Tampa finally has come up with a formula to pay for much-needed improvements in storm drainage — one that is based, in part, on what portion of a property has been paved over. The new formula is rooted in reality: A typical city block — covered by sidewalks and driveways, parking lots and roofs — generates five times more runoff than a forested area of the same size, according to a study cited by West Virginia University.
In big ways and small, Tampa and its property owners can do more to stop adding to the expanse of ground we've already sealed over — and maybe even begin to reduce it.
Taking steps now might head off draconian measures later, like those the federal government has forced on Baltimore to protect the waters of Chesapeake Bay. The city, nearly half paved, is racing to pull up thousands of acres of pavement by December 2018, The Baltimore Sun reports.
The Tampa Bay area faces the same threat from the development all around it.
Street flooding that cuts off parts of the city during even typical rainfall, let alone the deluge Hurricane Hermine brought, is the major driver of the City Council's move to improve drainage. But the more devastating, long-term threat comes from the pollution that pours into the bay with each drop of rainwater sliding down dirty asphalt and concrete.
Capturing rain where it falls turns it from a liability to an asset. This can happen through engineering that's both passive and active — designing development to maximize natural surfaces or installing permeable cover, for example, and using dry wells or other means to send rainfall underground where it can filter and percolate into an aquifer that could use it.
Homeowners can swap concrete or asphalt slabs for paving stones or bricks, maybe alternating them with turf in a checkerboard pattern. Yanking out the middle of the concrete driveway allows for more percolation, too; two strips of pavement is all the tires need. For the truly ambitious, installing a French drain or grate at the bottom of the driveway keeps rainfall from running down the dirty street into storm drains and the bay.
Much cheaper than a French drain is good gutter management. A 1,000-square-foot roof can produce more than 600 gallons of runoff for every inch of rain that hits it, by some measures. Add an extension and point downspouts toward the yard rather than the street — or install a rain barrel or cistern to make use of the runoff later on the permeable landscape.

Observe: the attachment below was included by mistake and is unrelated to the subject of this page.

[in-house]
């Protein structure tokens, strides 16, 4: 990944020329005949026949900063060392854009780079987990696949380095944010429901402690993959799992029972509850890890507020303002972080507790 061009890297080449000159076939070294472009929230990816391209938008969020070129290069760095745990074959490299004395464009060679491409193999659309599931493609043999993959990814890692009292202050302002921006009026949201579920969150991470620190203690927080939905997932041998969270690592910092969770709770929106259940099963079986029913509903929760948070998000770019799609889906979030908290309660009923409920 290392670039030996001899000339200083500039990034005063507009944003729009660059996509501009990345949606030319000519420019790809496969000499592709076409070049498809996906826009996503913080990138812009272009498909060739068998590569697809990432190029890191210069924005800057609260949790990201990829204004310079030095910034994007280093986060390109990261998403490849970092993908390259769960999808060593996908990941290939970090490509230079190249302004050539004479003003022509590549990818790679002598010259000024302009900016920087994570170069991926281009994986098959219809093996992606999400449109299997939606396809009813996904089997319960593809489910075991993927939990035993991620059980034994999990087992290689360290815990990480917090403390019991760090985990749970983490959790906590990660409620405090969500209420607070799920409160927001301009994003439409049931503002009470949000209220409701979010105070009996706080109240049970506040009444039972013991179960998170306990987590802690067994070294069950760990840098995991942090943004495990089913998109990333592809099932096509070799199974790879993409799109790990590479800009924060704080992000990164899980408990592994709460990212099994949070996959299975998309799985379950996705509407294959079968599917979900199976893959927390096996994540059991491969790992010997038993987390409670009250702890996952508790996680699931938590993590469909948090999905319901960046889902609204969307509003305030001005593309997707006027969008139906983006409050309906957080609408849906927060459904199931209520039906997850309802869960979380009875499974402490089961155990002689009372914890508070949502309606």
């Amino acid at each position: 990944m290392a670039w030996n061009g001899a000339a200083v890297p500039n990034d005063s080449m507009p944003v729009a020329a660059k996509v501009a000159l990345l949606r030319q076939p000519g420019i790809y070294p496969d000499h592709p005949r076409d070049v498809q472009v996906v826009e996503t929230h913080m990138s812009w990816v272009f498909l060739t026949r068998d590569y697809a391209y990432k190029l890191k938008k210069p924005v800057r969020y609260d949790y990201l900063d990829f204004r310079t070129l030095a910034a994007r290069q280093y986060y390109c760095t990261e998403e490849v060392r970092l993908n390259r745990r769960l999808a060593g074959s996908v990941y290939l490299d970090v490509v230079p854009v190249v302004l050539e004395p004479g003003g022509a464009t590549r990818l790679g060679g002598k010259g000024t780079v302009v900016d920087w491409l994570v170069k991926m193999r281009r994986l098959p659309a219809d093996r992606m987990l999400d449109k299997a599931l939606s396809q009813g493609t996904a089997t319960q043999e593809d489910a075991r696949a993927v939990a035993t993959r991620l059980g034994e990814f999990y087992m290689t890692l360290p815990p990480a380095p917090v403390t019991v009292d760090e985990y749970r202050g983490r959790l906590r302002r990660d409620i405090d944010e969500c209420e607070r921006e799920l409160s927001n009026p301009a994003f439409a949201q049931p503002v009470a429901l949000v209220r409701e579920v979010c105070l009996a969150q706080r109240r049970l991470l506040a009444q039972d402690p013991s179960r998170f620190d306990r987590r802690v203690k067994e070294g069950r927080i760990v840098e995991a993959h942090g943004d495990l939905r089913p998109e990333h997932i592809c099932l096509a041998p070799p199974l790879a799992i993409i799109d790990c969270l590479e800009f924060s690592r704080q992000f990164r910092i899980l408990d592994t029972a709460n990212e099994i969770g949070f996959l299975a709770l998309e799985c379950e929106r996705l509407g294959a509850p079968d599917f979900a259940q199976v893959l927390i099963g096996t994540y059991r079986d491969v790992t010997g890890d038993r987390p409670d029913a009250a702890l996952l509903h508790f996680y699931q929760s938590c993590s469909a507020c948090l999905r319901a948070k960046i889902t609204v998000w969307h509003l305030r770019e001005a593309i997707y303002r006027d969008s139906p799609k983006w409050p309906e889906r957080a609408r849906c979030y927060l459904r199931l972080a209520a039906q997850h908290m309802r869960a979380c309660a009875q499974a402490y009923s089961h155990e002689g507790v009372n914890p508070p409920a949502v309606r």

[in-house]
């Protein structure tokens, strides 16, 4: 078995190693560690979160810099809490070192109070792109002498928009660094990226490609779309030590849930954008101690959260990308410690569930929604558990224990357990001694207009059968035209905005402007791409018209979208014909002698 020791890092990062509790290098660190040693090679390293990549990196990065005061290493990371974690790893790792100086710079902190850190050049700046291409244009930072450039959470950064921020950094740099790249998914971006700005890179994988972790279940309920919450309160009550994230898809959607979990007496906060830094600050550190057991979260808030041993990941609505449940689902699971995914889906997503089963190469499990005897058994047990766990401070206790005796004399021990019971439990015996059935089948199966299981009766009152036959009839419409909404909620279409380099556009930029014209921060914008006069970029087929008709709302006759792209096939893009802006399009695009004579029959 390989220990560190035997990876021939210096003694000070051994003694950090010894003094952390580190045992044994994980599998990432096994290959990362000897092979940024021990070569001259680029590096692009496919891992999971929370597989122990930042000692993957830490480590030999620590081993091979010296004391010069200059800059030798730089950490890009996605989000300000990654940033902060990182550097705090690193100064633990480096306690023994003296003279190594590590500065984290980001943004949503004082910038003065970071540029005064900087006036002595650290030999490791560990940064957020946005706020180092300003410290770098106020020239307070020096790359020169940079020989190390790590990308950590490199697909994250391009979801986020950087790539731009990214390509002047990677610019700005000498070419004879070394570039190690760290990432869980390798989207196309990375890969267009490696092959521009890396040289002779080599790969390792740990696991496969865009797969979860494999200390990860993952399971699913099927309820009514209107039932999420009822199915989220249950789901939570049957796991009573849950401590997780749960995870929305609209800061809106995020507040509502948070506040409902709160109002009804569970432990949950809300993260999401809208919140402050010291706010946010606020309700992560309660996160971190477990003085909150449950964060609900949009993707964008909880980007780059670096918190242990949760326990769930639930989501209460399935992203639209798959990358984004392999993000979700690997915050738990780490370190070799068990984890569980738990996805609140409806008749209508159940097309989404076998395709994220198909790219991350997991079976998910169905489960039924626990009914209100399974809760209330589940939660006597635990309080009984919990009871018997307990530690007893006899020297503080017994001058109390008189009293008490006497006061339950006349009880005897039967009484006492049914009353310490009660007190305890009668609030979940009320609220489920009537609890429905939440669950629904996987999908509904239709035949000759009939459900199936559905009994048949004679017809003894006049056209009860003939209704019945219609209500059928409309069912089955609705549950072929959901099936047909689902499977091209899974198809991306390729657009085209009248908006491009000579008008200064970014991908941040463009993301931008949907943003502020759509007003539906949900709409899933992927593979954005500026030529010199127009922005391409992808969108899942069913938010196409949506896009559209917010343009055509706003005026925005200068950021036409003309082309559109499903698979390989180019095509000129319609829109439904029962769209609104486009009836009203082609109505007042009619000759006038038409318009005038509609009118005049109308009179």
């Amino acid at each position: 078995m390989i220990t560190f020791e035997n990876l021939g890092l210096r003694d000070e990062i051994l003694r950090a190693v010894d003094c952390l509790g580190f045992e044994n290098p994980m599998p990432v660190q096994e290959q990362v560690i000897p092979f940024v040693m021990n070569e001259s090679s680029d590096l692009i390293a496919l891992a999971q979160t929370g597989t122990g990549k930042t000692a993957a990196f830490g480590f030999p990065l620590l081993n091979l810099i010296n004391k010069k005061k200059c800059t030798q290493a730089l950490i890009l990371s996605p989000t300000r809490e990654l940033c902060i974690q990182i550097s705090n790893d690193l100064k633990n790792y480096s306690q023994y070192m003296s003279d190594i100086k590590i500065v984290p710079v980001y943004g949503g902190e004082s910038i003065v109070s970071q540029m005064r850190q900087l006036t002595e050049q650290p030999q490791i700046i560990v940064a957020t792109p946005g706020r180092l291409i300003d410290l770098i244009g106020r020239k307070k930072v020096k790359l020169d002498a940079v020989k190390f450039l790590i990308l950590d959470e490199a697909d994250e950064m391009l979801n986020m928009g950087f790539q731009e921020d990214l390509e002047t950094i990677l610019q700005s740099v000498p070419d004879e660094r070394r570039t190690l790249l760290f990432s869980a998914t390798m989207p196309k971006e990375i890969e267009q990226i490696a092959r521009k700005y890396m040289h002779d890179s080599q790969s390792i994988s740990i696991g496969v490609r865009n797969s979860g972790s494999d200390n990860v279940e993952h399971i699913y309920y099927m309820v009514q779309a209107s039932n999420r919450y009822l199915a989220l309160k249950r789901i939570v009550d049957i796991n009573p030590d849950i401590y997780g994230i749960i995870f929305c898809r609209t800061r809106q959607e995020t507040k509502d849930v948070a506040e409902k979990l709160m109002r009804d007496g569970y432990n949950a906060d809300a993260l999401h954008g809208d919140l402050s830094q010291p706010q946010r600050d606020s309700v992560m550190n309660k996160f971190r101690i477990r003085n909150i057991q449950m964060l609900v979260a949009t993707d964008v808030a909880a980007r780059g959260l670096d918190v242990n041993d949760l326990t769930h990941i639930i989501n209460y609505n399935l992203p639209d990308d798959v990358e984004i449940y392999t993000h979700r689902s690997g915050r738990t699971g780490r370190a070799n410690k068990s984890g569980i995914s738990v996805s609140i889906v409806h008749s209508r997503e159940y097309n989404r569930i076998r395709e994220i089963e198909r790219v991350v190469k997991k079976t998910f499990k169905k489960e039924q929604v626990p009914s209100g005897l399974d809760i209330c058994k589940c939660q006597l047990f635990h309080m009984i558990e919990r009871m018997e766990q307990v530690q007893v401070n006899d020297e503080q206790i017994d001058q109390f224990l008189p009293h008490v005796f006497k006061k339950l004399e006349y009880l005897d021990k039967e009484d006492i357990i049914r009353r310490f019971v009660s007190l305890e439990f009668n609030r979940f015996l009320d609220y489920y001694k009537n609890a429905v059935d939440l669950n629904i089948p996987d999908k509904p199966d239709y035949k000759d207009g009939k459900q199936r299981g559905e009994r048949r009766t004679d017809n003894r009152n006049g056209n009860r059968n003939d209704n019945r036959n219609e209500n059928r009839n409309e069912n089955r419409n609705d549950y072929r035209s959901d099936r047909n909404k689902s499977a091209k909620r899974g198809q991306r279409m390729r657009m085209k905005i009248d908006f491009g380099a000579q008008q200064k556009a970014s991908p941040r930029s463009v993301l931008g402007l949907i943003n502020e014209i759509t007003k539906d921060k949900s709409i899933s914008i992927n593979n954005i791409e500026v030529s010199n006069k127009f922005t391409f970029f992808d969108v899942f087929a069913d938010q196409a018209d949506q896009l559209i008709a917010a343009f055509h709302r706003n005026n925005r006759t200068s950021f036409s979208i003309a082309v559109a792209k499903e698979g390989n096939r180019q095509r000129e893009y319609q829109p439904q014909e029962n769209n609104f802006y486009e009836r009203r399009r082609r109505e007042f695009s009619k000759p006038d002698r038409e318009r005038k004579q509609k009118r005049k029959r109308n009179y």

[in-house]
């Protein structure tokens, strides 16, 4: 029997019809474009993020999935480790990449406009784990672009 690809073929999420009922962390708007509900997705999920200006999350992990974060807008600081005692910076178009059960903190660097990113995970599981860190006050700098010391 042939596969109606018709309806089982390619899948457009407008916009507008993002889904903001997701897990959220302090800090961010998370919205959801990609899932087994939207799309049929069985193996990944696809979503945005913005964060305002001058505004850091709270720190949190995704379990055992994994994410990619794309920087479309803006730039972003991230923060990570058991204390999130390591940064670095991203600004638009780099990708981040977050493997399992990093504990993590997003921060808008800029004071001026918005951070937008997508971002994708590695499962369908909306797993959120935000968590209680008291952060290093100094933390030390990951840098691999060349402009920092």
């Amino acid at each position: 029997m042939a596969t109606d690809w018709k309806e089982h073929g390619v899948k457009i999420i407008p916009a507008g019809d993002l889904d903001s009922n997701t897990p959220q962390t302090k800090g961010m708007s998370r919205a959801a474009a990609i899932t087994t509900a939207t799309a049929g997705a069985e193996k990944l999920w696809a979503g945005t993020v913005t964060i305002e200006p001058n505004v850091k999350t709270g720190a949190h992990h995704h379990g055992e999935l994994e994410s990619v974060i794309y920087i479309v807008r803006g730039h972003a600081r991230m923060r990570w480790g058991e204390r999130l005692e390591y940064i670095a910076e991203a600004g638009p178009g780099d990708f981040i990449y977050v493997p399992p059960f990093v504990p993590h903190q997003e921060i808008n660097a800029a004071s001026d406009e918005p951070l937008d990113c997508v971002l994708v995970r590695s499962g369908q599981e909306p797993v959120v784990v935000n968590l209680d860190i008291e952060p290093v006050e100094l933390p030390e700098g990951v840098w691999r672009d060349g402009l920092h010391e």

That said, low lying areas of South Tampa and other parts of the region were flooding to the point of submersion long before the earliest settlers laid down the first impermeable foundation. And all the barrels in Florida wouldn't slow the flow from rains falling as quick and heavy as Hermine's.
Like all coastal areas, we must learn to live with flooding.
Still, by our actions, we can reduce that portion of the flow that results from development. And we can make a big dent in how much it carries in the form of pesticides, fertilizer and plain old street trash.
The city's new storm drainage assessment — approved, coincidentally, as Hermine raged — factors in how much of a parcel is covered as well as its overall size. For the owner of a medium-sized home, the assessment starts at $45 per year and rises over five years to $89.
Like last summer, when the council backed away from imposing the full fee, this one has drawn opposition over its formula. Poor people still are paying too much, some have said, while others insist that property owners who try to capture their own runoff deserve an even bigger break.
Both arguments have merit. And, as Tampa Bay Times staff writer Richard Danielson has reported, the city staff is working on ways to address them.
But this community problem requires a communitywide solution. Even those who reduce their runoff to zero, if that were possible, still should pay a share toward the city's 30-year, $251 million program. Plans call for an estimated 150 neighborhood-scale drainage projects and five major projects designed to move water quickly out of larger basins.
Meantime, the more we move toward zero as individuals, the greater the chance this fix still will be taking care of our needs when the 30 years is up.